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APR 12, 2012

Tree of Testimony Press Release


Mark Rothman






  • Beginning Sunday, April 22, Tree Of Testimony: USC Shoah Foundation Institute Interview Wall at Los Angeles Museum of the Holocaust becomes available to the public
  • Seventy video screens displaying 52,000 interviews from USC Shoah Foundation Institute Archive to be accessed using award-winning iPod touch technology
  • Stand-alone computers will allow users focused searches of the entire database
  • Grand opening scheduled for late summer 2012
  • Exhibit and Museum admission are free to the public
  • The Museum is sponsoring Yom Hashoah (Holocaust Remembrance Day), a day-long commemoration event on April 22



LOS ANGELES, CA – April 12, 2012 – Beginning Sunday, April 22 the city’s only free museum dedicated exclusively to the history of the Holocaust will offer a sneak preview of an unprecedented and stunning exhibit, Tree of Testimony: The USC Shoah Foundation Institute Interview Wall, at Los Angeles Museum of the Holocaust.  The exhibit consists of 70 video screens displaying to Museum visitors the more than 52,000 interviews maintained in the USC Shoah Foundation Institute’s archives.  The grand opening will take place in late summer 2012.


The Museum will sponsor Yom Hashoah: Day of Commemoration, an all-day event that will take place at the Museum on April 22 from 9:30 AM – 5:00 PM.  The day will feature tours of the Museum, artistic performances in the Pan Pacific Amphitheater, children’s art activities, and a Ceremony of Commemoration featuring Mayor Antonio Villaraigosa, renown Holocaust Scholar Yehudah Bauer, and a musical performance by entertainment legend Theodore Bikel.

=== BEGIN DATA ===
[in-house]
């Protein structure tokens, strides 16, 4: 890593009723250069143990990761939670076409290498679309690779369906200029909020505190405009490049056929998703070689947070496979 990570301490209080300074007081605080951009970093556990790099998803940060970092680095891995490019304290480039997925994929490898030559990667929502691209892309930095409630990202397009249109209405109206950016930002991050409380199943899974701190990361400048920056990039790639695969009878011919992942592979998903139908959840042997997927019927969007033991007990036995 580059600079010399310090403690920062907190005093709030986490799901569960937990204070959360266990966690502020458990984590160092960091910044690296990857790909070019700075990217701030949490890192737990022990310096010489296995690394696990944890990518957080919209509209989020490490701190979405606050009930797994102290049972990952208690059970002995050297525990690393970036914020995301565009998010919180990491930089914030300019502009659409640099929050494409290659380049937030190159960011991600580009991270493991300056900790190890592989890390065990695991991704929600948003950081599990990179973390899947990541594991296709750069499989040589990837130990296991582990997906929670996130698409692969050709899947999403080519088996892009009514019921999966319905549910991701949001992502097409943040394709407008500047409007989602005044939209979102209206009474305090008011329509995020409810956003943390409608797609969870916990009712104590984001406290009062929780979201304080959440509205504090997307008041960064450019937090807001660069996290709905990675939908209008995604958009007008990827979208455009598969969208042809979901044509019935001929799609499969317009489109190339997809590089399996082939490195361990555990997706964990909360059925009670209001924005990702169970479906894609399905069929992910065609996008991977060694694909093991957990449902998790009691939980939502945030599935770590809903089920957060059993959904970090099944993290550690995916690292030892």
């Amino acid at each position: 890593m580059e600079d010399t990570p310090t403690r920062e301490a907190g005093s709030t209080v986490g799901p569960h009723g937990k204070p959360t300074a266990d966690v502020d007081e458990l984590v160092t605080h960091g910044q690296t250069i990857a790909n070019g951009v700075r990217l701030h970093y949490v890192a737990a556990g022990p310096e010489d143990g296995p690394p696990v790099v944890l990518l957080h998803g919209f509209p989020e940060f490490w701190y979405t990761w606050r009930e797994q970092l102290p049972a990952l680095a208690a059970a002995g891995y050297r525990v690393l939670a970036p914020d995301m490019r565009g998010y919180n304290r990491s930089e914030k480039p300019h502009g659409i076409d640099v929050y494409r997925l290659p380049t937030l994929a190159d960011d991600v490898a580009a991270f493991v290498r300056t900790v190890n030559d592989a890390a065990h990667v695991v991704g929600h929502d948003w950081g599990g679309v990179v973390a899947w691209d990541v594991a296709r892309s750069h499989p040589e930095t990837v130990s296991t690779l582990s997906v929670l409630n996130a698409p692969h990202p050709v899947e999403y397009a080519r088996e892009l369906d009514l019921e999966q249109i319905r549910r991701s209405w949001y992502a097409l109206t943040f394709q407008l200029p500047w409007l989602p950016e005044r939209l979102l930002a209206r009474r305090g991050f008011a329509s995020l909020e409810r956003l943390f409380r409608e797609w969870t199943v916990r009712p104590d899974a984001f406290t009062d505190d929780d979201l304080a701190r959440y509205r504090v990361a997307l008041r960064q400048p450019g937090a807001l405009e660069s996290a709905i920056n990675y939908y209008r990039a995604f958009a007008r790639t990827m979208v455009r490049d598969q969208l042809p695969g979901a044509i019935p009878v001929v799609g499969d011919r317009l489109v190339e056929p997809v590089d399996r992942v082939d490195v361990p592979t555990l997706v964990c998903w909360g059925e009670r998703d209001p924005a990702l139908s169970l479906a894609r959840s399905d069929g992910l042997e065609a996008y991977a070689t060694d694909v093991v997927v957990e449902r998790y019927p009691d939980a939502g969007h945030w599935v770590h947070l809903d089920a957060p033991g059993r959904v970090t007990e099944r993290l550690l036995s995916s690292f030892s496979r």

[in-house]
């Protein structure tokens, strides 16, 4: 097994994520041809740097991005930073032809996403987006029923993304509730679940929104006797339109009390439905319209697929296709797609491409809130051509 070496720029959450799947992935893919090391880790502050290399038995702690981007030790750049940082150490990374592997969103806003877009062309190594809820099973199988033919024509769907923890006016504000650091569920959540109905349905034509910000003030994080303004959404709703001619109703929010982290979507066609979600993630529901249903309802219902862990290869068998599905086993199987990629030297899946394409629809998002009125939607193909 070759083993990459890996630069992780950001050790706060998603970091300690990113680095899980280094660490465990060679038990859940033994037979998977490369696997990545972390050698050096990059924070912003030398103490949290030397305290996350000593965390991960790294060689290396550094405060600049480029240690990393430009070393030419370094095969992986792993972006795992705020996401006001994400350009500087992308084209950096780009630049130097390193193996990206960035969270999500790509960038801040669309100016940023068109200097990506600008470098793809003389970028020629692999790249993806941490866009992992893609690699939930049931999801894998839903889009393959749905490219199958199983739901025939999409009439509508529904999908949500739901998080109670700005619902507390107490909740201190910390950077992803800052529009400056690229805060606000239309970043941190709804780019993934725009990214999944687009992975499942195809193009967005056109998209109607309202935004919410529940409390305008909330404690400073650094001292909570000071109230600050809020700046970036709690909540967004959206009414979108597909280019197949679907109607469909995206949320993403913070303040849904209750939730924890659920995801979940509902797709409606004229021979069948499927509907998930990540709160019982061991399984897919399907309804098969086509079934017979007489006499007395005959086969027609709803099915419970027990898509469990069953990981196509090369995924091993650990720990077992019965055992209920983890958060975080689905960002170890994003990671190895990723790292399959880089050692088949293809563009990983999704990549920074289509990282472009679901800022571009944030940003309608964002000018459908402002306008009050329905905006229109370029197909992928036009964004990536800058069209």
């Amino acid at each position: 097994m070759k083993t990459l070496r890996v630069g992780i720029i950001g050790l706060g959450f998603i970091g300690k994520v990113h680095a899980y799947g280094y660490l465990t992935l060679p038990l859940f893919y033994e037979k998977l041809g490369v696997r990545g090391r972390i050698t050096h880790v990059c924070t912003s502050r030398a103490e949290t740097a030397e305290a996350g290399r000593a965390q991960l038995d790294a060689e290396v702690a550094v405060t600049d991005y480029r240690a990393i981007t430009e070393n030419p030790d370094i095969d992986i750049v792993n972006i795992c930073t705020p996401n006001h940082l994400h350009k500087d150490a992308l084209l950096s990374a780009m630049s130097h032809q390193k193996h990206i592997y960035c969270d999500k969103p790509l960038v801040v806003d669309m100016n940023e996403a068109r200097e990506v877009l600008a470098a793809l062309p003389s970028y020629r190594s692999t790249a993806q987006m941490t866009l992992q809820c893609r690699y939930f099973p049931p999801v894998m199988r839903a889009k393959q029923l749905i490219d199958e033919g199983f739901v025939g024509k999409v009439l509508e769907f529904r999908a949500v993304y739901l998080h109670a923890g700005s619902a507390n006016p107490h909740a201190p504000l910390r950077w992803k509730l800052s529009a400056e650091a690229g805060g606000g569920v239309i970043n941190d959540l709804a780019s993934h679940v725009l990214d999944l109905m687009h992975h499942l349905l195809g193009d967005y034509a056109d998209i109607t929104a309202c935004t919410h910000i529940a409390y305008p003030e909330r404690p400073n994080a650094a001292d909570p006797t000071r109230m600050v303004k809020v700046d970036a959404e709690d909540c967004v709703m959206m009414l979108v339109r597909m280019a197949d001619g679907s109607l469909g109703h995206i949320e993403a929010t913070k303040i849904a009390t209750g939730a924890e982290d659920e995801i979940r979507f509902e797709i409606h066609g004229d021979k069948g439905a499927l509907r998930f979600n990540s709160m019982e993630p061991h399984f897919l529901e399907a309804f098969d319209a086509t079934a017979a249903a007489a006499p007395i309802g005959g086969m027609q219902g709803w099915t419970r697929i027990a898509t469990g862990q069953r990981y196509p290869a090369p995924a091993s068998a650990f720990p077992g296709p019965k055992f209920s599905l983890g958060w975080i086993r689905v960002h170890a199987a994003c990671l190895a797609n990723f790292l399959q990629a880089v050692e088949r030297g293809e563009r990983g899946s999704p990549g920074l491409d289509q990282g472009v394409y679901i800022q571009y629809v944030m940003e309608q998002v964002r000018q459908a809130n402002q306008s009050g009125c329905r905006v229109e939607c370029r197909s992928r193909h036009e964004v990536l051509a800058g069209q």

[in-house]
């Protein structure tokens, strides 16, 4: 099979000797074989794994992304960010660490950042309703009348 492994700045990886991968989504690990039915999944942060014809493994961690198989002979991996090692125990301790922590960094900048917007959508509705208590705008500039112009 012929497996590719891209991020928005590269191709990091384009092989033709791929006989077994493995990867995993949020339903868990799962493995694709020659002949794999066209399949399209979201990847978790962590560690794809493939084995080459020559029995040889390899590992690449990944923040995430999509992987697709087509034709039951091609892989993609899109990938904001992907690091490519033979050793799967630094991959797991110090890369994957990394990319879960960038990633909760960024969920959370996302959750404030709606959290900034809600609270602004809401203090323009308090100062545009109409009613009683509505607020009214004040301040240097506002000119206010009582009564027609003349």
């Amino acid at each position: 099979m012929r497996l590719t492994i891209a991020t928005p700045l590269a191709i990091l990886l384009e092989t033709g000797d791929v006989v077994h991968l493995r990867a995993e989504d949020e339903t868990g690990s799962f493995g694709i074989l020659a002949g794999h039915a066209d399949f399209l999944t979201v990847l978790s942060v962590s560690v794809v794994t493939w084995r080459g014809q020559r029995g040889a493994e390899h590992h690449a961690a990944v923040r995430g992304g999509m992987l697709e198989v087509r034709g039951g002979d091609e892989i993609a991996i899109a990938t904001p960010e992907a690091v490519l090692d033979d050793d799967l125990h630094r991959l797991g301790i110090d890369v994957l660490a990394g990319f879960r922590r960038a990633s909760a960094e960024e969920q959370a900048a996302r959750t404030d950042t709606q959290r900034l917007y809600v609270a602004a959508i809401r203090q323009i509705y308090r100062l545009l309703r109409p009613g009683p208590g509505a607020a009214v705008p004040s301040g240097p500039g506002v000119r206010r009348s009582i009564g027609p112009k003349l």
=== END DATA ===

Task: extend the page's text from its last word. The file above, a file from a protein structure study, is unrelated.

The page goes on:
The video sculpture, unparalleled in scope and supported in large part by a generous grant from the Wilf Family Foundation, will occupy an entire wall of the Museum and stand as a stirring climax to the visitor experience.  Screens of varying sizes will display individual interviews. Visitors can hear the interviews on any of the screens through the Museum’s award-winning audio guide system, which are distributed free to each guest. It will take an entire year for the 52,000 interviews to be played, emphasizing the enormity of the tragedy.


Key words, culled from the USC Shoah Foundation Institute’s extensive cataloguing of each interview, will appear on each screen while an interview is playing. These data will alert visitors to the information contained in each interview. Once a visitor chooses a particular interview, that screen will become highlighted and the key words will disappear, allowing the visitor to focus directly on the subject.


Stand-alone computers in the Tepper Family room on the Museum’s exhibit floor and in the library will allow visitors to search for particular testimonies or areas of interest.


The video wall is the brain child of Museum Board President E. Randol Schoenberg, who conceived the installation after seeing video exhibits and art at other museums around the country. “I realized that if we found a way to show visitors the 52,000 interviews recorded and maintained by the USC Shoah Foundation Institute, we’d create something extraordinary. Not only would the sheer breadth of the archives and its exhibition portray the Holocaust’s scope. We’d help visitors connect directly to survivors through their testimony, and create a lasting monument to them as well,” Mr. Schoenberg stated.


Stephen Smith, Ph.D., MBE, Executive Director of the USC Shoah Foundation Institute, said, “This collaboration with the Museum allows us to offer the archives to the public in an expanded and extremely meaningful way. The Museum welcomes tens of thousands of visitors each year who will now be able to engage with this critical material.”


The USC Shoah Foundation’s interviews were conducted with survivors and other witnesses of the Holocaust, including liberators, rescuers, and aid providers.  They were recorded in many languages and in locations all over the world.


About Los Angeles Museum of the Holocaust

Holocaust survivors founded the Los Angeles Museum of the Holocaust in the early 1960s as a permanent repository for their personal artifacts from the Holocaust and the world the Nazis destroyed.   Today the Museum hosts docent-led school tours, survivor lectures, exhibitions on the Holocaust, and numerous special events. Museum admission is always free.  Visit us online at on the Web.